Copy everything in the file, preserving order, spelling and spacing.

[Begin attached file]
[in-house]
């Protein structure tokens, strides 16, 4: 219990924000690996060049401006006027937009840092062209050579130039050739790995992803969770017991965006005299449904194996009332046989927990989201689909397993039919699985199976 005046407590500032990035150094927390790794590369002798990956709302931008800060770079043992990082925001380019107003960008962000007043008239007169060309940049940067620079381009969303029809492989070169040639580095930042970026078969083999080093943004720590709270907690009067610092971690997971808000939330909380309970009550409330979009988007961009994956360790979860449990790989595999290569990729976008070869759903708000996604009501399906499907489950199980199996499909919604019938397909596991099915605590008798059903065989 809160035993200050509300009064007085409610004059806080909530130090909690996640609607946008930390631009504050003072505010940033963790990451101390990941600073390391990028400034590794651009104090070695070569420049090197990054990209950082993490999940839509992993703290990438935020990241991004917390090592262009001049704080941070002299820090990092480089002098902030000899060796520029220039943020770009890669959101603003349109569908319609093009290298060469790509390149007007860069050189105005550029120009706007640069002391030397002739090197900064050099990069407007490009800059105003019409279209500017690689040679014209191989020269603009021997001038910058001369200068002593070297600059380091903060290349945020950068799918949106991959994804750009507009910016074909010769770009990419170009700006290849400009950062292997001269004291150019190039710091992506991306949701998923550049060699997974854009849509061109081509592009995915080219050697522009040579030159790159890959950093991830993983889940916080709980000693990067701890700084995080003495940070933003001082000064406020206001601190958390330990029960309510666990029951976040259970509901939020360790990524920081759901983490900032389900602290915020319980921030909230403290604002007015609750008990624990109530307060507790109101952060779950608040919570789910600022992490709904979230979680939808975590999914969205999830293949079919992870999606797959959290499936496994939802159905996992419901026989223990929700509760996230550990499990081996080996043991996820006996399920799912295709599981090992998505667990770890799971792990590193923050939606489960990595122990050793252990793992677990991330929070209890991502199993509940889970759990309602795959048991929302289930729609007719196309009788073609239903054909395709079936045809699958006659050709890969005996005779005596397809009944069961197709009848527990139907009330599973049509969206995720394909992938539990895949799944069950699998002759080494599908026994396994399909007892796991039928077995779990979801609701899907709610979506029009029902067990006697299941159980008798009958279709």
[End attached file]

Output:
[in-house]
């Protein structure tokens, strides 16, 4: 219990924000690996060049401006006027937009840092062209050579130039050739790995992803969770017991965006005299449904194996009332046989927990989201689909397993039919699985199976 005046407590500032990035150094927390790794590369002798990956709302931008800060770079043992990082925001380019107003960008962000007043008239007169060309940049940067620079381009969303029809492989070169040639580095930042970026078969083999080093943004720590709270907690009067610092971690997971808000939330909380309970009550409330979009988007961009994956360790979860449990790989595999290569990729976008070869759903708000996604009501399906499907489950199980199996499909919604019938397909596991099915605590008798059903065989 809160035993200050509300009064007085409610004059806080909530130090909690996640609607946008930390631009504050003072505010940033963790990451101390990941600073390391990028400034590794651009104090070695070569420049090197990054990209950082993490999940839509992993703290990438935020990241991004917390090592262009001049704080941070002299820090990092480089002098902030000899060796520029220039943020770009890669959101603003349109569908319609093009290298060469790509390149007007860069050189105005550029120009706007640069002391030397002739090197900064050099990069407007490009800059105003019409279209500017690689040679014209191989020269603009021997001038910058001369200068002593070297600059380091903060290349945020950068799918949106991959994804750009507009910016074909010769770009990419170009700006290849400009950062292997001269004291150019190039710091992506991306949701998923550049060699997974854009849509061109081509592009995915080219050697522009040579030159790159890959950093991830993983889940916080709980000693990067701890700084995080003495940070933003001082000064406020206001601190958390330990029960309510666990029951976040259970509901939020360790990524920081759901983490900032389900602290915020319980921030909230403290604002007015609750008990624990109530307060507790109101952060779950608040919570789910600022992490709904979230979680939808975590999914969205999830293949079919992870999606797959959290499936496994939802159905996992419901026989223990929700509760996230550990499990081996080996043991996820006996399920799912295709599981090992998505667990770890799971792990590193923050939606489960990595122990050793252990793992677990991330929070209890991502199993509940889970759990309602795959048991929302289930729609007719196309009788073609239903054909395709079936045809699958006659050709890969005996005779005596397809009944069961197709009848527990139907009330599973049509969206995720394909992938539990895949799944069950699998002759080494599908026994396994399909007892796991039928077995779990979801609701899907709610979506029009029902067990006697299941159980008798009958279709």